Hello Dear Readers, I
am in the process of combinging my glass work, my weaving work, and
both of my blogs into one web site. As of the middle of March,
2017 you will be able to see all of my work at my new web site:
Technically, this piece shouldn't be in this blog
because it's not sewn, but since it's my blog, I'm putting it here anyway.The piece was inspired by the Elizabethan
lace collars called "ruffs" that you see in paintings from the
era.I made a piece called Ruff One a long time ago, and I always
meant for it to be one of a series, but then never got around to making any
others.So finally, with the creating of
this piece, I have Ruff Two!
Those lace collars have starched lace arranged into
a compressed sine curve shape, creating "pockets" all around the
outer edge of the collar.They even had
bullet shaped irons that they used to insert into the pocket in order to iron
out any wrinkles.
To weave such a thing is pretty
straightforward.I created a double
weave to create the pockets at the edges, and put a bit of leno lace on the top
side of every other pocket.In addition
I incorporated a dense area around the neck with a ruffle.The warp was a sport weight white wool, the
dense area was 30 gage copper wire, and the weft was all copper.Once off the loom, I added heaver copper wire
"springs" to hold the pockets open as I envisioned that they should
be.These springs are just pieces of
copper wire folded into a "V" and inserted into each pocket.
I also wove some pure copper tabby ribbons before
and after the wool weaving, and these ribbons of copper form the part that you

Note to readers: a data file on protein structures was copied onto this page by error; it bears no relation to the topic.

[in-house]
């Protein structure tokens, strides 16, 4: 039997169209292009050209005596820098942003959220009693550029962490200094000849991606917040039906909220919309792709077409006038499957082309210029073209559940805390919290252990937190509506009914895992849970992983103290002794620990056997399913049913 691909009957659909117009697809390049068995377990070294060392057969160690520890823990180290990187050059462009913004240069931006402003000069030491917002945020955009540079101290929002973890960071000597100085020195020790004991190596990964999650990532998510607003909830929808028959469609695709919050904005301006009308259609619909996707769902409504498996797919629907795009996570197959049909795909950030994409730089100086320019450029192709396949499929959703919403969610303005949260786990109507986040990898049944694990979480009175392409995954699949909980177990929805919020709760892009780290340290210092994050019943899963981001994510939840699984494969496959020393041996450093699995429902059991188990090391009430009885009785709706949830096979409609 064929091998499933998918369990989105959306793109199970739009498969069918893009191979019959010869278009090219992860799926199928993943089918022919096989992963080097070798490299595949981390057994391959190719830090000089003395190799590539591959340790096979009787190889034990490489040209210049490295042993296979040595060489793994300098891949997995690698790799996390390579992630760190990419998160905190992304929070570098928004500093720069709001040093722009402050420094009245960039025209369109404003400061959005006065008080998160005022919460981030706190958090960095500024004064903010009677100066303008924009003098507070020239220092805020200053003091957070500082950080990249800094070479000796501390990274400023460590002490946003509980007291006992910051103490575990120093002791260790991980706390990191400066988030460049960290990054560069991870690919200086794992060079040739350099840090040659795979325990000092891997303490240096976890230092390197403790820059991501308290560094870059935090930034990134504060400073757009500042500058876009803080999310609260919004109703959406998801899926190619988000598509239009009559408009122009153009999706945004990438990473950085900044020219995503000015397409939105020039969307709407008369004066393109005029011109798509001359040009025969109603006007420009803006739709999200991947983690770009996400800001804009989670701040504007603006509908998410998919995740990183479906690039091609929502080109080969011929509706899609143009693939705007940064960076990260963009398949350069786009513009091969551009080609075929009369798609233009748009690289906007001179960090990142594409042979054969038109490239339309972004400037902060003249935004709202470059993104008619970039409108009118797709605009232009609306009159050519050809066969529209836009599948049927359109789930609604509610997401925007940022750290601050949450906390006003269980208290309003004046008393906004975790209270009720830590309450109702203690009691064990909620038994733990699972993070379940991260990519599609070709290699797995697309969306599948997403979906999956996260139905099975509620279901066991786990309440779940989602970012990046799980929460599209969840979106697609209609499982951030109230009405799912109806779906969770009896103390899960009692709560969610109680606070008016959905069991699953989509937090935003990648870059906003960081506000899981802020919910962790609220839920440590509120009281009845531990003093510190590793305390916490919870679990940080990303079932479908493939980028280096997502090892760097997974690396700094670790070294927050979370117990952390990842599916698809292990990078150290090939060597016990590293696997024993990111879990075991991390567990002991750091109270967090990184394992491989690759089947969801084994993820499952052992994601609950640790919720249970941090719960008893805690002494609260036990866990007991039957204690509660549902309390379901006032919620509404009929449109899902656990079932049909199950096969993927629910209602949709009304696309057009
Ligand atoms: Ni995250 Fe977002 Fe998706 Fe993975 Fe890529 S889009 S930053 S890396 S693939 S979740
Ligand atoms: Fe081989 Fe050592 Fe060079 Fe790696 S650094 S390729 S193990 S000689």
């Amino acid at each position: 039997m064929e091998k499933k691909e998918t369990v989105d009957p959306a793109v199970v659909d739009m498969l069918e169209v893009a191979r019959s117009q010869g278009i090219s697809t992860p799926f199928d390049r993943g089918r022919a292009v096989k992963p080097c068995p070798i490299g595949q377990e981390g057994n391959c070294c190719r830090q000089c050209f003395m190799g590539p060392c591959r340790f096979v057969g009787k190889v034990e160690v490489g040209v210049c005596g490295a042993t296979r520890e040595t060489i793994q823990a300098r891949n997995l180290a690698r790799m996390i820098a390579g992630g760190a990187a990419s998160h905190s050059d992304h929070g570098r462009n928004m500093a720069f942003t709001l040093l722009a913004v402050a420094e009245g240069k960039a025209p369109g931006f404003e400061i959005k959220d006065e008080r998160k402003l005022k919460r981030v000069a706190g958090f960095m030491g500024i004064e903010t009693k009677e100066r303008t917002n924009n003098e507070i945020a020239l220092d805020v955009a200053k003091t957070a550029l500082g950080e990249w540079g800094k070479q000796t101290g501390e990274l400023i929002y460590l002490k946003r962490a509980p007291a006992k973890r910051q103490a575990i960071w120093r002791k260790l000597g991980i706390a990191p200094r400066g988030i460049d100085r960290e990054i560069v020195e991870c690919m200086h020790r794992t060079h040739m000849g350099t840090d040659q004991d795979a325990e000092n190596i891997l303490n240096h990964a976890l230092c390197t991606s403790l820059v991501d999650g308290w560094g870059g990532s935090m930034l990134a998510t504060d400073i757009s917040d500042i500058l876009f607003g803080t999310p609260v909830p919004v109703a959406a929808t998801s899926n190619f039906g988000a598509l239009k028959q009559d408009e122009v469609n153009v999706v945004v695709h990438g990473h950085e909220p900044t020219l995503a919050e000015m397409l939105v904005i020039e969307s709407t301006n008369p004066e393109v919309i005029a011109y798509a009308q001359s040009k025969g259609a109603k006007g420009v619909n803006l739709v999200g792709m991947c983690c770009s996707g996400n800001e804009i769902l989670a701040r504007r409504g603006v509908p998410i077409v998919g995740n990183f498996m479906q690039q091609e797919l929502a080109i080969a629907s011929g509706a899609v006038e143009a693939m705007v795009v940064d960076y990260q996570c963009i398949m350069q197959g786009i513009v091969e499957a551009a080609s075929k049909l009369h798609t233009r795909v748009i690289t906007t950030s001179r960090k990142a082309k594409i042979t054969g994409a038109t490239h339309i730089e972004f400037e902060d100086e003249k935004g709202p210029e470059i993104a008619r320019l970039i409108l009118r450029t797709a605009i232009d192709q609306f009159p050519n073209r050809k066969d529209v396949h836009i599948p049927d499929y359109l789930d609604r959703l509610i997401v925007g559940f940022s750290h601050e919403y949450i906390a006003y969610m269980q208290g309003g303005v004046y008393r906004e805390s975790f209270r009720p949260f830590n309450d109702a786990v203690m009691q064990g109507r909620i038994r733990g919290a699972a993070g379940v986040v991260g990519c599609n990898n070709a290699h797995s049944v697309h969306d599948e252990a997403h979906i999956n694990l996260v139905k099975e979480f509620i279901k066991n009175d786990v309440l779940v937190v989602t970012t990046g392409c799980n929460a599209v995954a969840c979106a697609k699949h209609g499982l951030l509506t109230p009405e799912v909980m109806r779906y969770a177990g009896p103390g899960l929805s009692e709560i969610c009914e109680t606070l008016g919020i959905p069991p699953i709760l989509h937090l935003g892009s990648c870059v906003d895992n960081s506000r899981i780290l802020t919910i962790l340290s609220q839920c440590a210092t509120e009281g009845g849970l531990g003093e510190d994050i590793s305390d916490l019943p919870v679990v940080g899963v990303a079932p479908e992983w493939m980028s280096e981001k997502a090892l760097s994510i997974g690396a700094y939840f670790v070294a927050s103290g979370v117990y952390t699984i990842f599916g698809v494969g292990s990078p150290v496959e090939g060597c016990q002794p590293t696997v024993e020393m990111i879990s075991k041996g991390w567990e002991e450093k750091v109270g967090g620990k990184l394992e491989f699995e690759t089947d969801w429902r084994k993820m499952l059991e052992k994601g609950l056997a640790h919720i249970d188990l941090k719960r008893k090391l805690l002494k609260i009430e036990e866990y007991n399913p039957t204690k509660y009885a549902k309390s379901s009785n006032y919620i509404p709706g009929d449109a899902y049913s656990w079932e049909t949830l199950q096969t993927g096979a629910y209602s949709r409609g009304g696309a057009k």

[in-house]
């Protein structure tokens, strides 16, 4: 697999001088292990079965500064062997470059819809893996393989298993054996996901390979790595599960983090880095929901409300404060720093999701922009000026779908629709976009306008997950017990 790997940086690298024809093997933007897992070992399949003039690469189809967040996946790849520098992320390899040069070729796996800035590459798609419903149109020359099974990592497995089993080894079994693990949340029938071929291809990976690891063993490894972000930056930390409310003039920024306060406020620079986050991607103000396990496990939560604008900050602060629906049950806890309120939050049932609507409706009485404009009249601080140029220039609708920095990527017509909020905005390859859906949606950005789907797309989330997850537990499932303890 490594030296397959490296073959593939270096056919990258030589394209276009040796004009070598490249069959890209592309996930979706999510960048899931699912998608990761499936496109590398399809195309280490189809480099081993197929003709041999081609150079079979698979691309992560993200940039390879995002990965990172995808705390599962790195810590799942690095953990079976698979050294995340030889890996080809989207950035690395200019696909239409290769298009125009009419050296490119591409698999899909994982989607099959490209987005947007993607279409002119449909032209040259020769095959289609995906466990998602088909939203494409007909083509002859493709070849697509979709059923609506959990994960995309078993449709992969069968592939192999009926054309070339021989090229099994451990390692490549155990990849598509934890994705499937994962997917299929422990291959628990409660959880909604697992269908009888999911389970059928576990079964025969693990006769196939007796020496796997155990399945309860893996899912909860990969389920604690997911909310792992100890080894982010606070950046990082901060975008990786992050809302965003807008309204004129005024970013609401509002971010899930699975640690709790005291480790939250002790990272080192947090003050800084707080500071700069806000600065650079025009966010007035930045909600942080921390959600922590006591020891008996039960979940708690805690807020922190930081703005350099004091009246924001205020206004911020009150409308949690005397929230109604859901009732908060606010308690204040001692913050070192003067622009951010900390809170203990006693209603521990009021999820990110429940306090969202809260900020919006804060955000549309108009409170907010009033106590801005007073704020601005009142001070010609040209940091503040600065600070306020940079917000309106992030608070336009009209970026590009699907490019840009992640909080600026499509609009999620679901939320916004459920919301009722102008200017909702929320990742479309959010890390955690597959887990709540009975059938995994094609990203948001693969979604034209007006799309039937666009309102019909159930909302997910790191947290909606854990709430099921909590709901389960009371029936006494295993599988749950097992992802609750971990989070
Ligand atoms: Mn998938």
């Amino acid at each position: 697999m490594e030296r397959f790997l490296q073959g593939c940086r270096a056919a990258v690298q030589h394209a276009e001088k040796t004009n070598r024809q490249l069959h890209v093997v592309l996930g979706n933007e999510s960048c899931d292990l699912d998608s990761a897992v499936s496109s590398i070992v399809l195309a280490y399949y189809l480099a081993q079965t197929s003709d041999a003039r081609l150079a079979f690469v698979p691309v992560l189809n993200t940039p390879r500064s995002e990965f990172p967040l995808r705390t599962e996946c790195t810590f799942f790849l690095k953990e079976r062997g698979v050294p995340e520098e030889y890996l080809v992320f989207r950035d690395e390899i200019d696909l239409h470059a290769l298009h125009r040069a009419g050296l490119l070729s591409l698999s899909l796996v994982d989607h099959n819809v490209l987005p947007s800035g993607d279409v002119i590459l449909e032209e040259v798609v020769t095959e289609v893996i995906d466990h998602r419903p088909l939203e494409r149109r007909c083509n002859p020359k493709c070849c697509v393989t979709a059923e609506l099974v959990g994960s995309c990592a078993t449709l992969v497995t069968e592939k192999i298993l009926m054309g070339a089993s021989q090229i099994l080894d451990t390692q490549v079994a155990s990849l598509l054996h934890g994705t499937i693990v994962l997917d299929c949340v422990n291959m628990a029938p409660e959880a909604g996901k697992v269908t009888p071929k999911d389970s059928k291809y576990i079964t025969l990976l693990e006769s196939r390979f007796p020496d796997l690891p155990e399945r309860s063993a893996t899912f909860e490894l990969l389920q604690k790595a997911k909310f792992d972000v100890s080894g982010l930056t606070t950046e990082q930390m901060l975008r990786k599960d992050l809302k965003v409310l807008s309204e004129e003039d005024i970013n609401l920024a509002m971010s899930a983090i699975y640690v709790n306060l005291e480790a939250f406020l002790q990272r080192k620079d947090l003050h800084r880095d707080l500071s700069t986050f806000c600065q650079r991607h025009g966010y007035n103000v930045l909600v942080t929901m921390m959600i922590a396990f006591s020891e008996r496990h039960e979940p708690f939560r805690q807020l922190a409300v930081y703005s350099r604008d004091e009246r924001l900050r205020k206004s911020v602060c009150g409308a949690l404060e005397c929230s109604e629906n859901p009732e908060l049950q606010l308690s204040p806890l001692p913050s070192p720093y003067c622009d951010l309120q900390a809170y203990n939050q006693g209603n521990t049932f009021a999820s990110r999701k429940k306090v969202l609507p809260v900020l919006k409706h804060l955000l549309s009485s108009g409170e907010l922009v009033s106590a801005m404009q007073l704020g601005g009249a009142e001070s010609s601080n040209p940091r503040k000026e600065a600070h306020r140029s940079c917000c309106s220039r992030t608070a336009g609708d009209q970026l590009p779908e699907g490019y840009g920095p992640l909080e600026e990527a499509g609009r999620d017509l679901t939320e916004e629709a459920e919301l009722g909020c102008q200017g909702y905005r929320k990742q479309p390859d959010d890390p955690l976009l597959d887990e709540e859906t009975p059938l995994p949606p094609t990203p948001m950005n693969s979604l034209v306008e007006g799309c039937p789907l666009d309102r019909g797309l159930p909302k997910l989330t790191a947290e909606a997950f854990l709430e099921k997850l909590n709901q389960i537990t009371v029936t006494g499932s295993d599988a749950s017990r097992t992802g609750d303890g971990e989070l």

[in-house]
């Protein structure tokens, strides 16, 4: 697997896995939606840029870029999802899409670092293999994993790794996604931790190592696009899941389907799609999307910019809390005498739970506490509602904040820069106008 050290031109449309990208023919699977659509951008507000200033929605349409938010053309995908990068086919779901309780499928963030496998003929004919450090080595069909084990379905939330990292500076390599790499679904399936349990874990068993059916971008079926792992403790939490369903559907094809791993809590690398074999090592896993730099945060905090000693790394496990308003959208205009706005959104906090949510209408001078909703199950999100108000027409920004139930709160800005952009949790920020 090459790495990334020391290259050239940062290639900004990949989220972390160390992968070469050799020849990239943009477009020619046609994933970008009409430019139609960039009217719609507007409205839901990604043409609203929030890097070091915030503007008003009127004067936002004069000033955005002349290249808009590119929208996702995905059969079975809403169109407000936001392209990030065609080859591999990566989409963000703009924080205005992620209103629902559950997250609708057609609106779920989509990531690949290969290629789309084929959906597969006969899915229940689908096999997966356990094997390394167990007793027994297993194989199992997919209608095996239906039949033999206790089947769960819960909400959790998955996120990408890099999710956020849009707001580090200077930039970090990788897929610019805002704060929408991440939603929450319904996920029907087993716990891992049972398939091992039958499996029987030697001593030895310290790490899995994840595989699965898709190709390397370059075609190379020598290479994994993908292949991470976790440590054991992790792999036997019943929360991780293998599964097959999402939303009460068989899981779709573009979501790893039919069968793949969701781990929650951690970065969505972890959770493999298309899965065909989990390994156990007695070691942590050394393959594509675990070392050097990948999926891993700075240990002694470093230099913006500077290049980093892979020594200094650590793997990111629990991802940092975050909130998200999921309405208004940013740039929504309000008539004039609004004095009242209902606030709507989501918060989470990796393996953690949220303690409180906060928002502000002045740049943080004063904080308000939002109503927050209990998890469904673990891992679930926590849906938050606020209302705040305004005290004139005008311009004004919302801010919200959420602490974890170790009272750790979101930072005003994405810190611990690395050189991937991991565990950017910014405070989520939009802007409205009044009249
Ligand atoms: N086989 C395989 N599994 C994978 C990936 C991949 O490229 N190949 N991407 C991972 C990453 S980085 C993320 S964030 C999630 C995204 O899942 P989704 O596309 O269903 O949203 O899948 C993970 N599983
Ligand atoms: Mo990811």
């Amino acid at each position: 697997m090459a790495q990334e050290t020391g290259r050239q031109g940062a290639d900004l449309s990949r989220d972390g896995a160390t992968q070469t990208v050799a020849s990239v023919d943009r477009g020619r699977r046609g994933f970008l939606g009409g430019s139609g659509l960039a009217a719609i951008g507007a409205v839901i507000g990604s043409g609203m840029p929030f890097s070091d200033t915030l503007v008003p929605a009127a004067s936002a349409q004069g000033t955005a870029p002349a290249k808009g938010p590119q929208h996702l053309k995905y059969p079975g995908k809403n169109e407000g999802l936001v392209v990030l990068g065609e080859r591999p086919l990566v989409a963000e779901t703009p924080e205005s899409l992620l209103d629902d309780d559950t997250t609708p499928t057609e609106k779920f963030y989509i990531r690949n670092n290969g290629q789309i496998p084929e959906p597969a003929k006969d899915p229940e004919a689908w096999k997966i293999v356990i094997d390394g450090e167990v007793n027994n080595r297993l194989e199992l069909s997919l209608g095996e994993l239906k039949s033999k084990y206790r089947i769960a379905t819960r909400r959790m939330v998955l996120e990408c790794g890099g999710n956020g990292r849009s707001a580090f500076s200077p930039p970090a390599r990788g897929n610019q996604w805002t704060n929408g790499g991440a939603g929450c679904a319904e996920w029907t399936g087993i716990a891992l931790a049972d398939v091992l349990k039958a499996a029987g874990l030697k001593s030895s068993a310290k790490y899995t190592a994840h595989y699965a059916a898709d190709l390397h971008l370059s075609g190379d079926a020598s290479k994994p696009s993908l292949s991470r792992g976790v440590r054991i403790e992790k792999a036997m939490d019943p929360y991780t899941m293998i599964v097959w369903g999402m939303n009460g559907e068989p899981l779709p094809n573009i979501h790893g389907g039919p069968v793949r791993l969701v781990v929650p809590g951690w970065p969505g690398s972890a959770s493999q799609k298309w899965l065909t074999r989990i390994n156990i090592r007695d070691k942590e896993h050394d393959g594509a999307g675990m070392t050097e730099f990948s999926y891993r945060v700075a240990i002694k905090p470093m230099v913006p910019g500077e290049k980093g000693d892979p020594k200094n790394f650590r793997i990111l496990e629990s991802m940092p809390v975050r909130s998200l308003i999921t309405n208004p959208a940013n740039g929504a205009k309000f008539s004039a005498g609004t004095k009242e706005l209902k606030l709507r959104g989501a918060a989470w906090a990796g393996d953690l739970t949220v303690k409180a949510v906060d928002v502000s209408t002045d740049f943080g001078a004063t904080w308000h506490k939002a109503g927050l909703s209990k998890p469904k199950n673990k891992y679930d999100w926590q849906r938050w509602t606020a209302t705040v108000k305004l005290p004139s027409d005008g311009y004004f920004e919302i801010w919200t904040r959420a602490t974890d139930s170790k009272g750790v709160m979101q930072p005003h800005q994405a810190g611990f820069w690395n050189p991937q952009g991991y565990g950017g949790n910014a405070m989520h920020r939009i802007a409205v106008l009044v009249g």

see running down the center front.
This jacket is one of my latest 3D weaving, inspired
by an old Simplicity pattern .It was
off the loom for awhile before I figured out how exactly to proceed.The top part, i.e., the cape, the pleats on
the yoke and the ruffled collar, was all woven in one piece.The warp was a light blue rayon and the weft
was a reddish-eggplant linen, except for the double weave section.A double weave using both threads colors created
the pleats, and once the 3D part was done, the linen threads were removed so that the warp
was all one color for the flat weave part of the jacket.Removing half the threads on one part of the
warp was a bit tricky, but they were on different sets of shafts so that
The whole piece required 24 shafts:8 for the background twill, 8 for the
background twill sections between the pleats, 4 for the pleats themselves, 2
for the tabby selvage threads on each side, and finally, 2 for the "dense
area"."Dense area" is a
term that I use for the tabby section of the warp in which the shed is
openedand left open for anywhere from
16 to 50 picks.That lays the weft